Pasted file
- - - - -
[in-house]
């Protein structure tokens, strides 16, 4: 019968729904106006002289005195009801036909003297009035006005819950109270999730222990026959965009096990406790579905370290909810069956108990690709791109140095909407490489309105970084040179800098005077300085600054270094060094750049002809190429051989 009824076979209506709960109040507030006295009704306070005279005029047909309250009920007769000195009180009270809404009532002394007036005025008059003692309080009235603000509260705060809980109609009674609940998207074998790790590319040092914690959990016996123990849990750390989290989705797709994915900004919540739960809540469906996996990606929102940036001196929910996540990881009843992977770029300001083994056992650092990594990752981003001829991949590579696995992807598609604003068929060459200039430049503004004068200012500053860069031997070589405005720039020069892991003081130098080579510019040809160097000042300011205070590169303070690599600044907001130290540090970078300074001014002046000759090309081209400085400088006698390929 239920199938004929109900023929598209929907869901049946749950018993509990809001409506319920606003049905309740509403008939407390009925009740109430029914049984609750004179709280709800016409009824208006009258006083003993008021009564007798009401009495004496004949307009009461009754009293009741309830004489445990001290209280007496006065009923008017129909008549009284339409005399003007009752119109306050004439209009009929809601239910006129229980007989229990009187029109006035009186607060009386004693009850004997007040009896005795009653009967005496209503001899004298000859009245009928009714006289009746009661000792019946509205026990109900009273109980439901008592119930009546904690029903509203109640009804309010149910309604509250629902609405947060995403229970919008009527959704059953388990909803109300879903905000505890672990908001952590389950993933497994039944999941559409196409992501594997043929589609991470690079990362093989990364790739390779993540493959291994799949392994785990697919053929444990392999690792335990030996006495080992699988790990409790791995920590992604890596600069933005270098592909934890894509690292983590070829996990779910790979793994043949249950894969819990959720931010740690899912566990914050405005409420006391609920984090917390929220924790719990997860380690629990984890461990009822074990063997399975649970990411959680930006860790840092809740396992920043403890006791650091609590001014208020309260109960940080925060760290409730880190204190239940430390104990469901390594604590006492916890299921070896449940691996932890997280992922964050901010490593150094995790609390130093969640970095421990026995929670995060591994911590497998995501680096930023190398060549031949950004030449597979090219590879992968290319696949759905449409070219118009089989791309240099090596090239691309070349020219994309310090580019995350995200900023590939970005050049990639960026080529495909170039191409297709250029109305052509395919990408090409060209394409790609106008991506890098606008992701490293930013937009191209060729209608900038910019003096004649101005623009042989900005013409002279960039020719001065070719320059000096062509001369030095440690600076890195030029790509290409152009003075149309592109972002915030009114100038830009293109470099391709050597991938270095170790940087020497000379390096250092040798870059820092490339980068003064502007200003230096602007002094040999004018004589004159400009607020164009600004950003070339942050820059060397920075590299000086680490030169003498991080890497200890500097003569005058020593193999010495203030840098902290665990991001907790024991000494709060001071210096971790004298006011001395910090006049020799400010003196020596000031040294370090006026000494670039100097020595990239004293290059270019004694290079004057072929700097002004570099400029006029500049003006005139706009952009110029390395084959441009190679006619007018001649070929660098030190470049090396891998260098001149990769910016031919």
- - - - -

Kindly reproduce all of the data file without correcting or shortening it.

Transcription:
[in-house]
């Protein structure tokens, strides 16, 4: 019968729904106006002289005195009801036909003297009035006005819950109270999730222990026959965009096990406790579905370290909810069956108990690709791109140095909407490489309105970084040179800098005077300085600054270094060094750049002809190429051989 009824076979209506709960109040507030006295009704306070005279005029047909309250009920007769000195009180009270809404009532002394007036005025008059003692309080009235603000509260705060809980109609009674609940998207074998790790590319040092914690959990016996123990849990750390989290989705797709994915900004919540739960809540469906996996990606929102940036001196929910996540990881009843992977770029300001083994056992650092990594990752981003001829991949590579696995992807598609604003068929060459200039430049503004004068200012500053860069031997070589405005720039020069892991003081130098080579510019040809160097000042300011205070590169303070690599600044907001130290540090970078300074001014002046000759090309081209400085400088006698390929 239920199938004929109900023929598209929907869901049946749950018993509990809001409506319920606003049905309740509403008939407390009925009740109430029914049984609750004179709280709800016409009824208006009258006083003993008021009564007798009401009495004496004949307009009461009754009293009741309830004489445990001290209280007496006065009923008017129909008549009284339409005399003007009752119109306050004439209009009929809601239910006129229980007989229990009187029109006035009186607060009386004693009850004997007040009896005795009653009967005496209503001899004298000859009245009928009714006289009746009661000792019946509205026990109900009273109980439901008592119930009546904690029903509203109640009804309010149910309604509250629902609405947060995403229970919008009527959704059953388990909803109300879903905000505890672990908001952590389950993933497994039944999941559409196409992501594997043929589609991470690079990362093989990364790739390779993540493959291994799949392994785990697919053929444990392999690792335990030996006495080992699988790990409790791995920590992604890596600069933005270098592909934890894509690292983590070829996990779910790979793994043949249950894969819990959720931010740690899912566990914050405005409420006391609920984090917390929220924790719990997860380690629990984890461990009822074990063997399975649970990411959680930006860790840092809740396992920043403890006791650091609590001014208020309260109960940080925060760290409730880190204190239940430390104990469901390594604590006492916890299921070896449940691996932890997280992922964050901010490593150094995790609390130093969640970095421990026995929670995060591994911590497998995501680096930023190398060549031949950004030449597979090219590879992968290319696949759905449409070219118009089989791309240099090596090239691309070349020219994309310090580019995350995200900023590939970005050049990639960026080529495909170039191409297709250029109305052509395919990408090409060209394409790609106008991506890098606008992701490293930013937009191209060729209608900038910019003096004649101005623009042989900005013409002279960039020719001065070719320059000096062509001369030095440690600076890195030029790509290409152009003075149309592109972002915030009114100038830009293109470099391709050597991938270095170790940087020497000379390096250092040798870059820092490339980068003064502007200003230096602007002094040999004018004589004159400009607020164009600004950003070339942050820059060397920075590299000086680490030169003498991080890497200890500097003569005058020593193999010495203030840098902290665990991001907790024991000494709060001071210096971790004298006011001395910090006049020799400010003196020596000031040294370090006026000494670039100097020595990239004293290059270019004694290079004057072929700097002004570099400029006029500049003006005139706009952009110029390395084959441009190679006619007018001649070929660098030190470049090396891998260098001149990769910016031919």